Picking up on our pledge to make Document Management more simple, I’d like to focus on a fairly basic concept of organizing…creating groups of ‘like materials’. When organizing documents within an organization, we can begin by simply categorizing information into 3 buckets:
Bucket 1: Everyone in the company can see the information
Bucket 2: Only members of a specific Team can see the information
Bucket 3: Only members of a specific Project can see the information
Before we go any further, we should clarify the difference between a Team and a Project. A Team is a group of people focused on more than one objective or task. They often stay together for a longer period of time, completing goal after goal. A Project is more ‘singular’ in focus. Here, a group of people have an objective (for example, provide a service to a client, manage an event, build an asset) and once delivered, the Project is complete. While maintaining the information afterwards is important, the people working on the Project are often redeployed to other objectives. Why bother defining the difference? Because you always end up with WAY MORE Projects than you do Teams, and this affects how you architect your solution (more on that later).
Now that we’re thinking in terms of Teams and Projects, your next task is to take every document in the company and place it in one of the following three buckets.
Here is how we organize information based on the ‘Three Buckets’ philosophy.
Bucket 1 – Everyone can see the information: In this bucket we put all the information that everyone in the company can access. Think “HR Benefits forms”, “Time Off Request Procedures” and “Expense Reports.” There is nothing confidential about this information (within the boundaries of the company) and the easier and faster you can provide access to this information, the better. Less time is wasted on redundant calls to HR and Accounting and people enjoy the ‘self-service’ ability offered to them.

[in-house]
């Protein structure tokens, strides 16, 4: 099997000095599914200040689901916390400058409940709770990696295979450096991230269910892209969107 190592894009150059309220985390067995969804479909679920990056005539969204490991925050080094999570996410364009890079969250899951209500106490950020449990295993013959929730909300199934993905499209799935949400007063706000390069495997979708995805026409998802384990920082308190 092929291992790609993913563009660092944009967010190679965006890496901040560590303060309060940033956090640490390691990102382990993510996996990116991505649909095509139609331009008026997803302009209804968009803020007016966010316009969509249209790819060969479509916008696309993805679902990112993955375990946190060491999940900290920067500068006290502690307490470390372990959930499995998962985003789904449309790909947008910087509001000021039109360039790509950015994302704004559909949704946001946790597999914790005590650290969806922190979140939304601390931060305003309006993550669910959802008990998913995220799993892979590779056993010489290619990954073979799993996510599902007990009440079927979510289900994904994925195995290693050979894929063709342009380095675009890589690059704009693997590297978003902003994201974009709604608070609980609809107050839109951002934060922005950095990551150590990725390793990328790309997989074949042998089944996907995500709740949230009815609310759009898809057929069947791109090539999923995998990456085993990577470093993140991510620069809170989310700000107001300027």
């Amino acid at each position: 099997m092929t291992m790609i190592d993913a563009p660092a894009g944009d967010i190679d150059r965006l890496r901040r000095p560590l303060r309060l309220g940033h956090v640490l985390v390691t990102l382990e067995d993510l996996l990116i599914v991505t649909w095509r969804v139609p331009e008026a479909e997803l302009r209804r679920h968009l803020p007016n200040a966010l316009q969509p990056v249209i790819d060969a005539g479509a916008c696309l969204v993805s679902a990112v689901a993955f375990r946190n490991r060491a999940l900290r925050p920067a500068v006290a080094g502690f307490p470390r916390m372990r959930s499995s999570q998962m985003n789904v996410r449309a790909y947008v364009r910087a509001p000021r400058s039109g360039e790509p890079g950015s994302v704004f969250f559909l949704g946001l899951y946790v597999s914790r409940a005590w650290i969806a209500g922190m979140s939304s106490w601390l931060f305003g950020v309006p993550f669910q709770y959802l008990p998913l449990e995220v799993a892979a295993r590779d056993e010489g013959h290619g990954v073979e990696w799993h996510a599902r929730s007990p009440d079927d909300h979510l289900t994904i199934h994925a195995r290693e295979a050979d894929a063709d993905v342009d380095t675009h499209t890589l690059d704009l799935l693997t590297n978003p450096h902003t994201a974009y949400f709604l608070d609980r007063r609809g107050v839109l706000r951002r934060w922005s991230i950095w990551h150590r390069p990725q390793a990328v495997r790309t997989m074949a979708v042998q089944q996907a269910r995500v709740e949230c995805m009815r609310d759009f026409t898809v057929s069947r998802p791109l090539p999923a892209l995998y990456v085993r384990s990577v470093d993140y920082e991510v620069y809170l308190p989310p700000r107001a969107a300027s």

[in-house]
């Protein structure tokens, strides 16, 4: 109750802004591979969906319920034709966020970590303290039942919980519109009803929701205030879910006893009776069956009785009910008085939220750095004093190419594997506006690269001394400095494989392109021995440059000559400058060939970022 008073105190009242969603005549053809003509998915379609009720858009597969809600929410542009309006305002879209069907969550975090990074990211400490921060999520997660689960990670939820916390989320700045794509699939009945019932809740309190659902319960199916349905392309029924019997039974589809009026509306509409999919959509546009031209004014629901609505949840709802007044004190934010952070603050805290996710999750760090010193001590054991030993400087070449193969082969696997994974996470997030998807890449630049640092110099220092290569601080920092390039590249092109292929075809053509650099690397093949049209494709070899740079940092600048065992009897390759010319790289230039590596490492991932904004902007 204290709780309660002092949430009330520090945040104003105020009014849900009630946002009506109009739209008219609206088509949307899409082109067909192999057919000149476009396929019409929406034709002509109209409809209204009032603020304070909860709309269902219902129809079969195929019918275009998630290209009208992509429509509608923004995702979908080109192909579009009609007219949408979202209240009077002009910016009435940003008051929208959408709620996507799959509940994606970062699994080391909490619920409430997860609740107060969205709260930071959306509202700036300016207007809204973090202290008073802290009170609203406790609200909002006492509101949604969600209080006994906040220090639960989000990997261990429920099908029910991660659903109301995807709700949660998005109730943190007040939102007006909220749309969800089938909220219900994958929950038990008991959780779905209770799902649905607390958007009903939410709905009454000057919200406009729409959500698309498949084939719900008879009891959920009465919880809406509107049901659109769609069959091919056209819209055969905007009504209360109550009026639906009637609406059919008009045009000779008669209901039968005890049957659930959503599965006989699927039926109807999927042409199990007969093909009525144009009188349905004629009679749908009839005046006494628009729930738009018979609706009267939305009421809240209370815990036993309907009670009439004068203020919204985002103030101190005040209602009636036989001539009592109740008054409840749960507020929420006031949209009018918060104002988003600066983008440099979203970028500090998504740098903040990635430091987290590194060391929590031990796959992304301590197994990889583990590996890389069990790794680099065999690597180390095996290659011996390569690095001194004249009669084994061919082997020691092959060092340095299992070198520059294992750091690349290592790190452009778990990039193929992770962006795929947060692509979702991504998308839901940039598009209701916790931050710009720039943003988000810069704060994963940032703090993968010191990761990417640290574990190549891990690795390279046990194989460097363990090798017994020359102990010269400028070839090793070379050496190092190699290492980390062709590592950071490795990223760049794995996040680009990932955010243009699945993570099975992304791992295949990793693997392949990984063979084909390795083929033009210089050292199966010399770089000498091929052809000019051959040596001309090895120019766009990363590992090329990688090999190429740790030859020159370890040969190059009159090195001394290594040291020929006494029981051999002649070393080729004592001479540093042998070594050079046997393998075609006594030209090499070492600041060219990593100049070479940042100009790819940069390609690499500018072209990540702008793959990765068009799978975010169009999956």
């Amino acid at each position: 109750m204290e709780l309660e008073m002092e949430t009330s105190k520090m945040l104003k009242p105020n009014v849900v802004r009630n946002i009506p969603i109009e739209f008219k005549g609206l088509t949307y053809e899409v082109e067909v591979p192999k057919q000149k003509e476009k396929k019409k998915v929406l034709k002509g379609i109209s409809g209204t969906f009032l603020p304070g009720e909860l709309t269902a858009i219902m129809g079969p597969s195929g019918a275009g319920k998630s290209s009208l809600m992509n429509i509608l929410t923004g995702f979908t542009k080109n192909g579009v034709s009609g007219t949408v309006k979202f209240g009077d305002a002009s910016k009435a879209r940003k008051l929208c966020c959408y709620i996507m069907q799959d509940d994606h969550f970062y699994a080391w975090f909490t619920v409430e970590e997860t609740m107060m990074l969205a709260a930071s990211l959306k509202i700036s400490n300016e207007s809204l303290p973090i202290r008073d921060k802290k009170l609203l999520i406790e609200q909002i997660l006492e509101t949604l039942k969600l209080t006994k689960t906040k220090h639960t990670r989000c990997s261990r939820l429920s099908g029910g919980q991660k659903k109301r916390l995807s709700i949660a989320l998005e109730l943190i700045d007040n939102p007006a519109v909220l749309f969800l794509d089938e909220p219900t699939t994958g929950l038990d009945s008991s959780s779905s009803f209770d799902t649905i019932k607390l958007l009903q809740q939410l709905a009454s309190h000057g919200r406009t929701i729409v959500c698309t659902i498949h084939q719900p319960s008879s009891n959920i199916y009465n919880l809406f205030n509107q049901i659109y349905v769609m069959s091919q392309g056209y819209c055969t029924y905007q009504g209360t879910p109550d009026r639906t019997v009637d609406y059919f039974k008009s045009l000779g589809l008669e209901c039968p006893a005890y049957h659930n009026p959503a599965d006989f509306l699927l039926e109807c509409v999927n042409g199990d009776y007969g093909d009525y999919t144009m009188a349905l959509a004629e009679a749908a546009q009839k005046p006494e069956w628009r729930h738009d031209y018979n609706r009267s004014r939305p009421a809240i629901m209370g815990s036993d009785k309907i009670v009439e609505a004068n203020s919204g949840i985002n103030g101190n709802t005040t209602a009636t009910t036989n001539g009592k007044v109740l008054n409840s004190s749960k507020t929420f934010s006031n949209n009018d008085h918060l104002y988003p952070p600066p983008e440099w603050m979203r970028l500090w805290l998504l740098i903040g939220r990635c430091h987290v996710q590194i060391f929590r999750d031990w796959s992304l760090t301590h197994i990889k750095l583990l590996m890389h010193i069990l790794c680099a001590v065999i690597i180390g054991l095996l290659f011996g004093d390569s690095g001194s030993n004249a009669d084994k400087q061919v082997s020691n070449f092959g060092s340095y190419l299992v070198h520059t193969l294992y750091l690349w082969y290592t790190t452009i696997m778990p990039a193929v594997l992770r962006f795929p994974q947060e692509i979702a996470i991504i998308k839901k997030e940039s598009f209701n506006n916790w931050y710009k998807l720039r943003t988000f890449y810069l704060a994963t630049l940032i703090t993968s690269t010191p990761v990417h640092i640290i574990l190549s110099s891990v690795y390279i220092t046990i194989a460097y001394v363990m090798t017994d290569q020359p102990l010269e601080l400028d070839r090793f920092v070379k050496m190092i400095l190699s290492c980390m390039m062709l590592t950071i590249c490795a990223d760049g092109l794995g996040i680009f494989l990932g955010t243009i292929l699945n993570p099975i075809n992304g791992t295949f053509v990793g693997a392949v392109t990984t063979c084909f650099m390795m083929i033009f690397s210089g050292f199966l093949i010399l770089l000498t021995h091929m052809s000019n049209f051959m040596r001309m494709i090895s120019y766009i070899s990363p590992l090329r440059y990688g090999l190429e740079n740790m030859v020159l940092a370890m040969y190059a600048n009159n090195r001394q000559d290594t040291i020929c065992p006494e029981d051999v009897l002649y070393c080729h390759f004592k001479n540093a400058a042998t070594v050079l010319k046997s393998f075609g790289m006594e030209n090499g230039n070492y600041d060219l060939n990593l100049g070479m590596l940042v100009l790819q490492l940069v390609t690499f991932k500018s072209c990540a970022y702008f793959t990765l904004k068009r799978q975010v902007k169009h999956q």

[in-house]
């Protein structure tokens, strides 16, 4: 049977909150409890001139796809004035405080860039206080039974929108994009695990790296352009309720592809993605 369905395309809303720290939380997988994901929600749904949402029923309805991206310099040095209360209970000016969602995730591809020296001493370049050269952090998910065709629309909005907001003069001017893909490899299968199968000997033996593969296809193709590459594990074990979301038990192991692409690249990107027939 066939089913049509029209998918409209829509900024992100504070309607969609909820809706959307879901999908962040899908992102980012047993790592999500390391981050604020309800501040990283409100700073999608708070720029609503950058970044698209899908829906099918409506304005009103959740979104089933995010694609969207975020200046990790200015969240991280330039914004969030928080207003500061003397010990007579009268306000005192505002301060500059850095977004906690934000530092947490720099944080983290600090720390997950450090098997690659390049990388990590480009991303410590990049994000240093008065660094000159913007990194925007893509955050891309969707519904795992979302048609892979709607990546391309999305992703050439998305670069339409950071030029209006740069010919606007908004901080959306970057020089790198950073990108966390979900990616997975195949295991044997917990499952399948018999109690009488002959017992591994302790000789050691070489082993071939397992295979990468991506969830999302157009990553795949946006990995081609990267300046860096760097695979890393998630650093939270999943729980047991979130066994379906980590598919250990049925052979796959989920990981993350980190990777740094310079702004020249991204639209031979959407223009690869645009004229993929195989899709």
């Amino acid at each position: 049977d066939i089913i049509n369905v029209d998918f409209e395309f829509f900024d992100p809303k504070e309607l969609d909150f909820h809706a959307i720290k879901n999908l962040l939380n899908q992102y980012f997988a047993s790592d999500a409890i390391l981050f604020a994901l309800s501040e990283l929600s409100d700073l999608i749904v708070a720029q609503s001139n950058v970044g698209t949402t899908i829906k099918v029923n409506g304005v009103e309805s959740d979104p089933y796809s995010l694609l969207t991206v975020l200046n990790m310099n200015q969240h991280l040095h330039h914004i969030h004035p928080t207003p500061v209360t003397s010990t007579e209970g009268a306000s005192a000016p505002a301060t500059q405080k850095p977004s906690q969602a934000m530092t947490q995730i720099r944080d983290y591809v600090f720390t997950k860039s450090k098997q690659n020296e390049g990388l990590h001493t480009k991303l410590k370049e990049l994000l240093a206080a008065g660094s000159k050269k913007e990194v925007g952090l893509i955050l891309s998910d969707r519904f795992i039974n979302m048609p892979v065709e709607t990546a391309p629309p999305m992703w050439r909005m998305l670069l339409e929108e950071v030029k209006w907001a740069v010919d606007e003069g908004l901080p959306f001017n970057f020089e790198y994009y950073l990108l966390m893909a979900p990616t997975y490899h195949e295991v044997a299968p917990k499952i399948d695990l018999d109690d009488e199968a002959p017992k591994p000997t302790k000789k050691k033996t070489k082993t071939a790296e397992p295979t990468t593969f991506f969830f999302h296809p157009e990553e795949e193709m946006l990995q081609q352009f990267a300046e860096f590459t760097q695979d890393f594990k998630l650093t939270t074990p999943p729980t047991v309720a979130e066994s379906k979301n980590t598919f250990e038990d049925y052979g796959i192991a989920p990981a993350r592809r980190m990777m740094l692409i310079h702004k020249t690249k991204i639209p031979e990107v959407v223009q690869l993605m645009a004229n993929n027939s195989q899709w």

Bucket 2 – Only Team members can see the information: This bucket contains Team information, and you have to be a member of the Team to interact with the information. Examples of the information contained in this bucket include Executive Team information, Board of Director information as well as information for Teams such as the Social Committee, HR Department and an Audit Committee (Of course you can guess that we’re going to sub-divide this bucket into numerous other buckets for privacy reasons, but the top-level sorting we’re doing simply starts with classifying information that belongs to Teams).
Bucket 3 – Only members of a Project can see the information: In this bucket we assemble information related to Projects, and like the Team bucket, you have to be associated with the Project to be able to see the information. Project members may be within or outside the company and people will often have different views of the information and different permissions to perform tasks. Examples of the kinds of information assembled in the Project bucket include Construction Projects, Asset management, Acquisition/Divestiture activities, Event operation… basically anything your company calls a “Project.” Like the Team bucket above, more than one bucket will ultimately be used to delineate one Project bucket from another- but start by identifying what information is related to Projects.